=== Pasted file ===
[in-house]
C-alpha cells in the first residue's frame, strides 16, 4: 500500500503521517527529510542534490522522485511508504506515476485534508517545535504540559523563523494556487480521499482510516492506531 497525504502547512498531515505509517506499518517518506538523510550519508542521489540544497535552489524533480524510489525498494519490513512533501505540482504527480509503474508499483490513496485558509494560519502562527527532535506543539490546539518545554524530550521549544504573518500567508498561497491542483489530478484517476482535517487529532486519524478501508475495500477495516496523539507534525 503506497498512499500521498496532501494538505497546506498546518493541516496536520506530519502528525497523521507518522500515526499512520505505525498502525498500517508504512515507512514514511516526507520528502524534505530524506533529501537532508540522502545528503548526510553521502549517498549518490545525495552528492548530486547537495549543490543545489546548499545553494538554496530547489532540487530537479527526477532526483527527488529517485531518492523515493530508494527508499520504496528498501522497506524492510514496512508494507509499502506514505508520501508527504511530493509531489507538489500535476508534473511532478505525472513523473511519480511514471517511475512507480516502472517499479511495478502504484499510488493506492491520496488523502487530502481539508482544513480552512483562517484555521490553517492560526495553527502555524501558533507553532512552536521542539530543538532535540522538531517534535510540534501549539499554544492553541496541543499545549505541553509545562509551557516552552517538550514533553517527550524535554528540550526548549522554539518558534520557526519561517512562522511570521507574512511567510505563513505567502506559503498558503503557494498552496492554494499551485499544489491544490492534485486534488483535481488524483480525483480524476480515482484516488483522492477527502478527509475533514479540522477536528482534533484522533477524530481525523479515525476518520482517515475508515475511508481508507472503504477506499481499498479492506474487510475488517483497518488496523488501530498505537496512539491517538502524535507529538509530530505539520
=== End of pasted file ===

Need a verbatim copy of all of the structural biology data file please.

[in-house]
C-alpha cells in the first residue's frame, strides 16, 4: 500500500503521517527529510542534490522522485511508504506515476485534508517545535504540559523563523494556487480521499482510516492506531 497525504502547512498531515505509517506499518517518506538523510550519508542521489540544497535552489524533480524510489525498494519490513512533501505540482504527480509503474508499483490513496485558509494560519502562527527532535506543539490546539518545554524530550521549544504573518500567508498561497491542483489530478484517476482535517487529532486519524478501508475495500477495516496523539507534525 503506497498512499500521498496532501494538505497546506498546518493541516496536520506530519502528525497523521507518522500515526499512520505505525498502525498500517508504512515507512514514511516526507520528502524534505530524506533529501537532508540522502545528503548526510553521502549517498549518490545525495552528492548530486547537495549543490543545489546548499545553494538554496530547489532540487530537479527526477532526483527527488529517485531518492523515493530508494527508499520504496528498501522497506524492510514496512508494507509499502506514505508520501508527504511530493509531489507538489500535476508534473511532478505525472513523473511519480511514471517511475512507480516502472517499479511495478502504484499510488493506492491520496488523502487530502481539508482544513480552512483562517484555521490553517492560526495553527502555524501558533507553532512552536521542539530543538532535540522538531517534535510540534501549539499554544492553541496541543499545549505541553509545562509551557516552552517538550514533553517527550524535554528540550526548549522554539518558534520557526519561517512562522511570521507574512511567510505563513505567502506559503498558503503557494498552496492554494499551485499544489491544490492534485486534488483535481488524483480525483480524476480515482484516488483522492477527502478527509475533514479540522477536528482534533484522533477524530481525523479515525476518520482517515475508515475511508481508507472503504477506499481499498479492506474487510475488517483497518488496523488501530498505537496512539491517538502524535507529538509530530505539520